Scientists have solved the structure of one of the key components of photosynthesis, an advance that could lead to the process being 'redesigned' to achieve higher yields, and meet urgent food security needs. The study, published on Thursday in the journal Nature, reveals the structure of cytochrome b6f -- the protein complex that significantly influences plant growth via photosynthesis.
Photosynthesis is the foundation of life on the Earth providing the food, oxygen and energy that sustains the biosphere and human civilisation, the researchers said.
Using a high-resolution structural model, the team led by University of Sheffield in the UK found that the protein complex provides the electrical connection between the two light-powered chlorophyll-proteins (Photosystems I and II) found in the plant cell chloroplast that convert sunlight into chemical energy.
"Our study provides important new insights into how cytochrome b6f utilises the electrical current passing through it to power up a proton battery," said Lorna Malone, the first author of the study, and a PhD student at the University of Sheffield.
"This stored energy can then be used to make ATP, the energy currency of living cells. Ultimately this reaction provides the energy that plants need to turn carbon dioxide into the carbohydrates and biomass that sustain the global food chain," Malone said.
The high-resolution structural model, determined using single-particle cryo-electron microscopy, reveals new details of the additional role of cytochrome b6f as a sensor to tune photosynthetic efficiency in response to ever-changing environmental conditions.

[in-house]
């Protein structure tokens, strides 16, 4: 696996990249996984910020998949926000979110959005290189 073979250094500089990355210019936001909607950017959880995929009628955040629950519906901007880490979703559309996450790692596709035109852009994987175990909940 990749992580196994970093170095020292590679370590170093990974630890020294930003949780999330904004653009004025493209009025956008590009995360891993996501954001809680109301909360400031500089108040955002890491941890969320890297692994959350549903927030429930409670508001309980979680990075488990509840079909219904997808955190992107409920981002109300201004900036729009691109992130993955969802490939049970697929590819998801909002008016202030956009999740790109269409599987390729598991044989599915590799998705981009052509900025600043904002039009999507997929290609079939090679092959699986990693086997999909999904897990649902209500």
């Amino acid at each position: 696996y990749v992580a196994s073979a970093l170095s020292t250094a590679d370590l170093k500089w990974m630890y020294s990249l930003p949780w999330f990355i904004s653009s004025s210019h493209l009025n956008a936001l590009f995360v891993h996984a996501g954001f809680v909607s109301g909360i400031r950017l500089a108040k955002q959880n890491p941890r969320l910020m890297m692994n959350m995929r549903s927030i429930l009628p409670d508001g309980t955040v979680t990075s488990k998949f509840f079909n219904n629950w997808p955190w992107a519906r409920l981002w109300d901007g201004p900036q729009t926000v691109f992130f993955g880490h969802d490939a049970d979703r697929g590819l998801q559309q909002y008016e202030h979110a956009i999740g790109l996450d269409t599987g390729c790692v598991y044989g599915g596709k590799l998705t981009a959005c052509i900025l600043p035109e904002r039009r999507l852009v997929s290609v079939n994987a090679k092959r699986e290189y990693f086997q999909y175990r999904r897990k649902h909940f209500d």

This response mechanism protects the plant from damage during exposure to harsh conditions such as drought or excess light, the researchers said.
"Cytochrome b6f is the beating heart of photosynthesis which plays a crucial role in regulating photosynthetic efficiency," said Matt Johnson, reader in Biochemistry at the University of Sheffield, and one of the supervisors of the study.
"Previous studies have shown that by manipulating the levels of this complex we can grow bigger and better plants.
"With the new insights we have obtained from our structure we can hope to rationally redesign photosynthesis in crop plants to achieve the higher yields we urgently need to sustain a projected global population of 9-10 billion by 2050," Johnson said.